Following oral argument on July 18, 2012, the court granted the Estate's motion and denied defendant's cross-motion, reasoning as follows:

When you read the transcript the first time over, you're left with the impression that the Estate is going to be net $300, 000; meaning, they're going to get $300, 000 after the litigation fees and expenses were paid. Whoever is responsible for it, they're going to get that $300, 000. That's the first impression you get on just reading the raw transcript. I don't remember even having the discussion about it or listening to it that evening, but reading the whole transcript, that is the impression that is inevitable, really.
[T]here was an offer that was made that would have netted the Estate $300, 000 after extinguishing the attorney's fees that had been paid off, and Mr. Franchini elected not to do that. Apparently it was the smart thing to do. At least that's the impression I got from the file. But, in any event, that was his decision to make. Everybody saw that there was an offer on the table that would have satisfied the attorney's fees that were paid to date and put $300, 000 net in the Estate's pocket and some money over to Mr. Franchini, but he thought he could do better.
At that point, he's guarantying that the Estate is going to receive $300, 000 in net proceeds from either settlement or trial of the condemnation action. And he really does roll the dice at that point, because now what would have given the Estate what they bargained for, which was the attorney's fees are extinguished and $300, 000 in their pocket, has been rejected by Mr. Franchini, who now believes he can get more money, but then he has to guaranty that same result.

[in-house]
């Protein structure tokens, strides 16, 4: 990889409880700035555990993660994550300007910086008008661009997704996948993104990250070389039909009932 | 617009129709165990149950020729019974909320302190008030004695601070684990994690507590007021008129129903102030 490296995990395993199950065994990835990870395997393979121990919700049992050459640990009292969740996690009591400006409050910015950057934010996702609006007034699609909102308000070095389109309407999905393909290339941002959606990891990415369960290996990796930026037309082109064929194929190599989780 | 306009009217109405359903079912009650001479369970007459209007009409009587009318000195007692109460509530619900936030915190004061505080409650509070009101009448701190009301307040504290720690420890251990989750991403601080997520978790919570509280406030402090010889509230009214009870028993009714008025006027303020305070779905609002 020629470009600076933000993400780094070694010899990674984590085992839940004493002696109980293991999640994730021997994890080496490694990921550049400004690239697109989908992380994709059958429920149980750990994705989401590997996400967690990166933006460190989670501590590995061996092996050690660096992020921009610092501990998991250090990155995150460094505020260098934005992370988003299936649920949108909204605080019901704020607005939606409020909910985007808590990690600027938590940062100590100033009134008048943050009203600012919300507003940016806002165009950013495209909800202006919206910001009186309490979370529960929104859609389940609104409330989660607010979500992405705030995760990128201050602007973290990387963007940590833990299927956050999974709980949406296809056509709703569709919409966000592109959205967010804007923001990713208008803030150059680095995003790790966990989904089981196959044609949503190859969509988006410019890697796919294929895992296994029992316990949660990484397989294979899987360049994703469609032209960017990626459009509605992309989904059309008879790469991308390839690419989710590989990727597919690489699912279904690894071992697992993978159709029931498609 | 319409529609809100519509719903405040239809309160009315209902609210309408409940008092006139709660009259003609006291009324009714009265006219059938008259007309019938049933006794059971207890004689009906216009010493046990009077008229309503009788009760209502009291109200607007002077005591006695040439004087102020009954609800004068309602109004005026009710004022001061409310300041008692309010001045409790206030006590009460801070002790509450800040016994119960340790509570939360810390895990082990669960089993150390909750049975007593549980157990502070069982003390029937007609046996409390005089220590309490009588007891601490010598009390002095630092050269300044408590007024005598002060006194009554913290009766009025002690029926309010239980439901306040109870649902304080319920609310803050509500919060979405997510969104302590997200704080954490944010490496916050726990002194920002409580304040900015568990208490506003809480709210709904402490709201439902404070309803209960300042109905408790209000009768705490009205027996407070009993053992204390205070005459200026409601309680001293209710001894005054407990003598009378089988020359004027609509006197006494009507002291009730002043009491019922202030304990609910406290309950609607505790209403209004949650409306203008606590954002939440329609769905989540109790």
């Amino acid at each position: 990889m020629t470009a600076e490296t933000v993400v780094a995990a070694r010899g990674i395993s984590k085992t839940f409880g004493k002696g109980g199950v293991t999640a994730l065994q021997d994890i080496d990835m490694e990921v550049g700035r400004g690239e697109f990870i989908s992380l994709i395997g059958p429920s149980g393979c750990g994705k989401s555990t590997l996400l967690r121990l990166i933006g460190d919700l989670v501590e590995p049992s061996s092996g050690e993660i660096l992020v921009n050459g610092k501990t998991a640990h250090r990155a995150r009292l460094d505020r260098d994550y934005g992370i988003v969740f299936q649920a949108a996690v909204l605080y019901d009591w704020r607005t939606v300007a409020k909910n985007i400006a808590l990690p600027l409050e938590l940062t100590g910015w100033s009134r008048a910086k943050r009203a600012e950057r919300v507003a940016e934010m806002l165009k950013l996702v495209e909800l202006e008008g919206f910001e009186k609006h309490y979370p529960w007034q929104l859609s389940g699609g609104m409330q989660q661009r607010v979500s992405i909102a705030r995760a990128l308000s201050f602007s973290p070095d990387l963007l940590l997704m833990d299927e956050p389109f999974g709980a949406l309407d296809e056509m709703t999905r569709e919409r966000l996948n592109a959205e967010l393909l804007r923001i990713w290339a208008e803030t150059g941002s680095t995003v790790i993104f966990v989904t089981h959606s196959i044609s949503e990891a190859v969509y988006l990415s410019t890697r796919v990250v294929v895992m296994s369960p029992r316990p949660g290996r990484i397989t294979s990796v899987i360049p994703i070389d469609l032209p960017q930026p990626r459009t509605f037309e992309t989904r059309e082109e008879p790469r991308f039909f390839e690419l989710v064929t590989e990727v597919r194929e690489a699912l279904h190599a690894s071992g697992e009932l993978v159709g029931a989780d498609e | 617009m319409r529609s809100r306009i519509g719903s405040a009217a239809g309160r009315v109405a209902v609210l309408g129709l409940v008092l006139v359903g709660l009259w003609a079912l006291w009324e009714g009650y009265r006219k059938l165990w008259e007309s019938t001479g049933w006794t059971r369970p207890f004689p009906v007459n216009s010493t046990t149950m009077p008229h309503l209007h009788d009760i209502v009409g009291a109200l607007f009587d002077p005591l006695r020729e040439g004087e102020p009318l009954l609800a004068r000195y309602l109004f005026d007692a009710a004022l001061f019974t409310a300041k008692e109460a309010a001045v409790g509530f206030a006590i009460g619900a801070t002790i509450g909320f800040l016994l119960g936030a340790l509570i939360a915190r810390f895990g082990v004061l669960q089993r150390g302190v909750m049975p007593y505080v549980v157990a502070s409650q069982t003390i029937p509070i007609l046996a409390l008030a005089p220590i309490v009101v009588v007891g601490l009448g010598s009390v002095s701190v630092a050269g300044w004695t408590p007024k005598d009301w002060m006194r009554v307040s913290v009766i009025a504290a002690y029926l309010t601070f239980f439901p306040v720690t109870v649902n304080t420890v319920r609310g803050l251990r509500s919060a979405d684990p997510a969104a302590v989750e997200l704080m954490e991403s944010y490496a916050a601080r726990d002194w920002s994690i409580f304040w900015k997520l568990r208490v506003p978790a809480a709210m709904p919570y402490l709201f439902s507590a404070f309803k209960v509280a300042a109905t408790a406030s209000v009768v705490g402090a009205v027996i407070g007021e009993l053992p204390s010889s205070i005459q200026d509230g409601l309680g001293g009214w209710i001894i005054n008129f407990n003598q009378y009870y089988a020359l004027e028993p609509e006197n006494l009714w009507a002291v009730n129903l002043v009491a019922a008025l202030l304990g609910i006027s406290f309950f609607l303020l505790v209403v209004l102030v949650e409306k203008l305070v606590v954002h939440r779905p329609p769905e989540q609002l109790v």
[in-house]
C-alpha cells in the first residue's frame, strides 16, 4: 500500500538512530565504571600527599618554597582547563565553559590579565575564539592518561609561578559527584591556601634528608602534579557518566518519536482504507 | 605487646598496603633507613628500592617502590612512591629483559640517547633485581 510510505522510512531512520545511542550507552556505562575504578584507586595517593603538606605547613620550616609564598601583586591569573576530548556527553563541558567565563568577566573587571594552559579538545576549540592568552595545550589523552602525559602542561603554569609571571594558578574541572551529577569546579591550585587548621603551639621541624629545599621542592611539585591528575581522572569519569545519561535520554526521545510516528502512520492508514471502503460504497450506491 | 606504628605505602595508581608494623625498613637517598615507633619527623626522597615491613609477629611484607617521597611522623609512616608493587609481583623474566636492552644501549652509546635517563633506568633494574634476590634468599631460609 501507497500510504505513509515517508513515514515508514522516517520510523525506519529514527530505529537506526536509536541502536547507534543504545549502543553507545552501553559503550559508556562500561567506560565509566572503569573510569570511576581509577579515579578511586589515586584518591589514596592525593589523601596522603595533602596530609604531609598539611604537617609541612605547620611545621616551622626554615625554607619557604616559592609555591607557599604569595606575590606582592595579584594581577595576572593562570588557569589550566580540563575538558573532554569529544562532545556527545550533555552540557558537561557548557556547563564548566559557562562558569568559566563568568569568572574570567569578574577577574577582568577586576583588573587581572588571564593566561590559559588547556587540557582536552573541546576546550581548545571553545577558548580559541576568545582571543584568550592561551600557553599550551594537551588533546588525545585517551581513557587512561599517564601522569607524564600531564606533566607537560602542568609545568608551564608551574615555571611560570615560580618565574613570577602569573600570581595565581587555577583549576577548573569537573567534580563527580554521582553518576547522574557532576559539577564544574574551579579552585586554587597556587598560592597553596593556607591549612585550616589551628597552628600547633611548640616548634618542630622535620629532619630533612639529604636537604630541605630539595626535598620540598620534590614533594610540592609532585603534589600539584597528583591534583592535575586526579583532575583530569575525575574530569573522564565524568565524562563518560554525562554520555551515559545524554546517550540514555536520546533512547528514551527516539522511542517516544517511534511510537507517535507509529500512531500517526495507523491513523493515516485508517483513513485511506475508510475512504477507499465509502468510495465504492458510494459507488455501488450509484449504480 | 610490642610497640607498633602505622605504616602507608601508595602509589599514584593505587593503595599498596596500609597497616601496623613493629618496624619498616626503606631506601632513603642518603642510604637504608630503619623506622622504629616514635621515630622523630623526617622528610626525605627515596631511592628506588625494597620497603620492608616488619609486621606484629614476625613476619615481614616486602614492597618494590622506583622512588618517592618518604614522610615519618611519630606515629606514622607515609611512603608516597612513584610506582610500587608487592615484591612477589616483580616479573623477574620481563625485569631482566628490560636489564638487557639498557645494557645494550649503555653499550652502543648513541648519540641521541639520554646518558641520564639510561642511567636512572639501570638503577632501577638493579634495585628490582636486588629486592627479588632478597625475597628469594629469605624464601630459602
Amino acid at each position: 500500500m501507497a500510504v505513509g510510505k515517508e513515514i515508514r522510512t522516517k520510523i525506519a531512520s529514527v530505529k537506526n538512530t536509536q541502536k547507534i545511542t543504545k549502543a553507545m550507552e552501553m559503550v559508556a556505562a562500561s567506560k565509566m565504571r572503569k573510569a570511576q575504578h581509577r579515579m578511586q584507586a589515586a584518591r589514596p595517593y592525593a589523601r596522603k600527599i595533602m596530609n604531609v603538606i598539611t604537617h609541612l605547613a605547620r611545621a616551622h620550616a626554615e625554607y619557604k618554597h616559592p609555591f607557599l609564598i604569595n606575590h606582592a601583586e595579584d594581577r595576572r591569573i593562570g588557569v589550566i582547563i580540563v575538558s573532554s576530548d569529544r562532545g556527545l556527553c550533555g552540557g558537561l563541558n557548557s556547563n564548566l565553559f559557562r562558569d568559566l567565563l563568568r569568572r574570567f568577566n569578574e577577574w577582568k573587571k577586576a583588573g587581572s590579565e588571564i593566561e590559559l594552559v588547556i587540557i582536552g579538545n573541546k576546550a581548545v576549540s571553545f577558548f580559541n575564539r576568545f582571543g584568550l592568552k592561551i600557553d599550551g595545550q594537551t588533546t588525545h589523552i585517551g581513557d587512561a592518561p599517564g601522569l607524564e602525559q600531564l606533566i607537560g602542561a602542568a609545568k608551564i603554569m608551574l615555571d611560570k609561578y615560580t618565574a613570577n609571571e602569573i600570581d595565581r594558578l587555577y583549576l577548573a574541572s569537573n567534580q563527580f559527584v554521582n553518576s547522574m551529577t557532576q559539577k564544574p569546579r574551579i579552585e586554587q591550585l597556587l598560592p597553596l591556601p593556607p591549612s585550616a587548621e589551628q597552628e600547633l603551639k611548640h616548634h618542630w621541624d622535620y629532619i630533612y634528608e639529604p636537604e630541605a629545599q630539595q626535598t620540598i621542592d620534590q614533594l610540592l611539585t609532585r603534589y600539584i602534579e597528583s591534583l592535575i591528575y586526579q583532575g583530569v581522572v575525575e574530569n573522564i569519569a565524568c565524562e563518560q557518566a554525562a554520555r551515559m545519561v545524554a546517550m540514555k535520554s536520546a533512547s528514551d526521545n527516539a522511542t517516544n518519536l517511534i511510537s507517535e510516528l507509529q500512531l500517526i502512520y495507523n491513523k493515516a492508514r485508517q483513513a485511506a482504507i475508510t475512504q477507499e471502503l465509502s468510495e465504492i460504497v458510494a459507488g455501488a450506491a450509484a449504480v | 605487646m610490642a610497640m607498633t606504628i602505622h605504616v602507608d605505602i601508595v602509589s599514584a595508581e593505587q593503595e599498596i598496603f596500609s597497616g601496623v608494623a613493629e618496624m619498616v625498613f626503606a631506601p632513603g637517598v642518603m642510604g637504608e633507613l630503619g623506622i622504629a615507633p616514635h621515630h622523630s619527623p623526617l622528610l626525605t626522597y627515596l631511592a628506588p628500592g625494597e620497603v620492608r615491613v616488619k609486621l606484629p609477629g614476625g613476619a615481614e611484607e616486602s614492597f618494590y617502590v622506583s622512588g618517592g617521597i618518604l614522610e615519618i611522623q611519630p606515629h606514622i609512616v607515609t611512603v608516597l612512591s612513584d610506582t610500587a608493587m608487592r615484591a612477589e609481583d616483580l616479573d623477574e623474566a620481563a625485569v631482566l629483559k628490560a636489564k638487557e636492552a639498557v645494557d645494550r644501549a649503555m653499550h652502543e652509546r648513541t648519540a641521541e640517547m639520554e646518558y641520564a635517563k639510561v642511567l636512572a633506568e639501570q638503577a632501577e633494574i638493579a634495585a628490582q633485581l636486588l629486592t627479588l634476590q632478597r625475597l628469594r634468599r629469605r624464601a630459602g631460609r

I don't see any difference in the course of conduct. . . . I'm not saying that there's not a bona fide dispute here, but I can't redo the agreement. The context of it doesn't refute what the language says. It's not a slip of the tongue to talk about net proceeds after . . . litigation costs and expenses. It is said multiple times in the agreement.
That was the parties' agreement. I can't do anything different about it. That's how I interpret it. That's my decision.

Defendant argues on appeal that the "trial court's ruling must be reversed" because it is "contrary to the parties' settlement agreement." According to defendant, "[t]he only way to harmonize the provisions of the settlement agreement and give effect to every word and phrase therein is to require the Estate to pay the outstanding fees and costs owed at the time the [defendant] rejected Garfield's settlement offer." We do not agree.

"A settlement agreement between parties to a lawsuit is a contract." Nolan v. Lee Ho, 120 N.J. 465, 472 (1990). The interpretation of contract terms "are decided by the court as a matter of law unless the meaning is both unclear and dependent on conflicting testimony." Bosshard v. Hackensack Univ. Med. Ctr., 345 N.J.Super. 78, 92 (App. Div. 2001). "An ambiguity in a contract exists if the terms of the contract are susceptible to at least two reasonable alternative interpretations." Nester v. O'Donnell, 301 N.J.Super. 198, 210 (App. Div. 1997) (quoting Kaufman v. Provident Life and Cas. Ins. Co., 828 F.Supp. 275, 282 (D.N.J. 1992), aff'd, 993 F.2d 877 (3d Cir. 1993)). "'If the language is plain and capable of legal construction, the language alone must determine the agreement's force and effect.'" CSFB 2001-CP-4 Princeton Park Corporate Ctr., LLC v. SB Rental I, LLC, 410 N.J.Super. 114, 120 (App. Div. 2009) (quoting FDIC v. Prince George Corp., 58 F.3d 1041, 1046 (4th Cir. 1995)). "[I]t is not the function of the court to make a better contract for the parties, or to supply terms that have not been agreed upon." Graziano v. Grant, 326 N.J.Super. 328, 342 (App. Div. 1999).

Our scope of review is limited. As a general matter, we will not disturb the trial court's factual findings and legal conclusions "'unless we are convinced that they are so manifestly unsupported by or inconsistent with the competent, relevant and reasonably credible evidence as to offend the interests of justice.'" Rova Farms Resort, Inc. v. Investors Ins. Co., 65 N.J. 474, 484 (1974) (quoting Fagliarone v. Twp. of No. Bergen, 78 N.J.Super. 154, 155 (App. Div.), certif. denied, 40 N.J. 221 (1963)).

In this case, the record amply supports the trial court's decision. The settlement agreement clearly states: "[T]the Estate shall receive $300, 000 in net proceeds from either settlement or trial of the condemnation litigation." Therefore, the court correctly concluded that the Estate is entitled to $300, 000.